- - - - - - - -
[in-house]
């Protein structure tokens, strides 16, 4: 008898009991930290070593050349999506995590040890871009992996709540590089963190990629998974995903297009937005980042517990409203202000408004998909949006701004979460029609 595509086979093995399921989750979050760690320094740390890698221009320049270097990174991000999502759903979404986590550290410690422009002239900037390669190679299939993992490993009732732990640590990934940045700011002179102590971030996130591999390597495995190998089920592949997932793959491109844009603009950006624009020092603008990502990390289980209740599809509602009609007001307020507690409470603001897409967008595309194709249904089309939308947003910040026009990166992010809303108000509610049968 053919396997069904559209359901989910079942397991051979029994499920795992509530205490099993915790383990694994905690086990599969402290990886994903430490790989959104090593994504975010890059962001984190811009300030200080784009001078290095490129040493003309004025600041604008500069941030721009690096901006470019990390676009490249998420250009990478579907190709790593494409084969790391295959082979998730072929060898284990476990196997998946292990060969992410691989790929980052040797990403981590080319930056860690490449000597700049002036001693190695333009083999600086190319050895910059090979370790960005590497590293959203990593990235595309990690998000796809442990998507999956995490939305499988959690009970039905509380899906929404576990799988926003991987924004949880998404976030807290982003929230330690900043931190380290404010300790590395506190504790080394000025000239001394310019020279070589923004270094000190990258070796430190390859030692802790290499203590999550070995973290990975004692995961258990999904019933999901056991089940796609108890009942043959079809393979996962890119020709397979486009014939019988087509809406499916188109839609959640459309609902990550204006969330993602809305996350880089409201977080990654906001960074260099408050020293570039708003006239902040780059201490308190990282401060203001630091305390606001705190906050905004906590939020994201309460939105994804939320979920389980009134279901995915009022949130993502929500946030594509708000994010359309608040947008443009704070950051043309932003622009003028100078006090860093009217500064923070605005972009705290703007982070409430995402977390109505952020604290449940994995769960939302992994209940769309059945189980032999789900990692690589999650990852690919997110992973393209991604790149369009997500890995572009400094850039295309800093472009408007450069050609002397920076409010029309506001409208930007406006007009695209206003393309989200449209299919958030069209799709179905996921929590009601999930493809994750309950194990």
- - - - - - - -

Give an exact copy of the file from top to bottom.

[in-house]
């Protein structure tokens, strides 16, 4: 008898009991930290070593050349999506995590040890871009992996709540590089963190990629998974995903297009937005980042517990409203202000408004998909949006701004979460029609 595509086979093995399921989750979050760690320094740390890698221009320049270097990174991000999502759903979404986590550290410690422009002239900037390669190679299939993992490993009732732990640590990934940045700011002179102590971030996130591999390597495995190998089920592949997932793959491109844009603009950006624009020092603008990502990390289980209740599809509602009609007001307020507690409470603001897409967008595309194709249904089309939308947003910040026009990166992010809303108000509610049968 053919396997069904559209359901989910079942397991051979029994499920795992509530205490099993915790383990694994905690086990599969402290990886994903430490790989959104090593994504975010890059962001984190811009300030200080784009001078290095490129040493003309004025600041604008500069941030721009690096901006470019990390676009490249998420250009990478579907190709790593494409084969790391295959082979998730072929060898284990476990196997998946292990060969992410691989790929980052040797990403981590080319930056860690490449000597700049002036001693190695333009083999600086190319050895910059090979370790960005590497590293959203990593990235595309990690998000796809442990998507999956995490939305499988959690009970039905509380899906929404576990799988926003991987924004949880998404976030807290982003929230330690900043931190380290404010300790590395506190504790080394000025000239001394310019020279070589923004270094000190990258070796430190390859030692802790290499203590999550070995973290990975004692995961258990999904019933999901056991089940796609108890009942043959079809393979996962890119020709397979486009014939019988087509809406499916188109839609959640459309609902990550204006969330993602809305996350880089409201977080990654906001960074260099408050020293570039708003006239902040780059201490308190990282401060203001630091305390606001705190906050905004906590939020994201309460939105994804939320979920389980009134279901995915009022949130993502929500946030594509708000994010359309608040947008443009704070950051043309932003622009003028100078006090860093009217500064923070605005972009705290703007982070409430995402977390109505952020604290449940994995769960939302992994209940769309059945189980032999789900990692690589999650990852690919997110992973393209991604790149369009997500890995572009400094850039295309800093472009408007450069050609002397920076409010029309506001409208930007406006007009695209206003393309989200449209299919958030069209799709179905996921929590009601999930493809994750309950194990």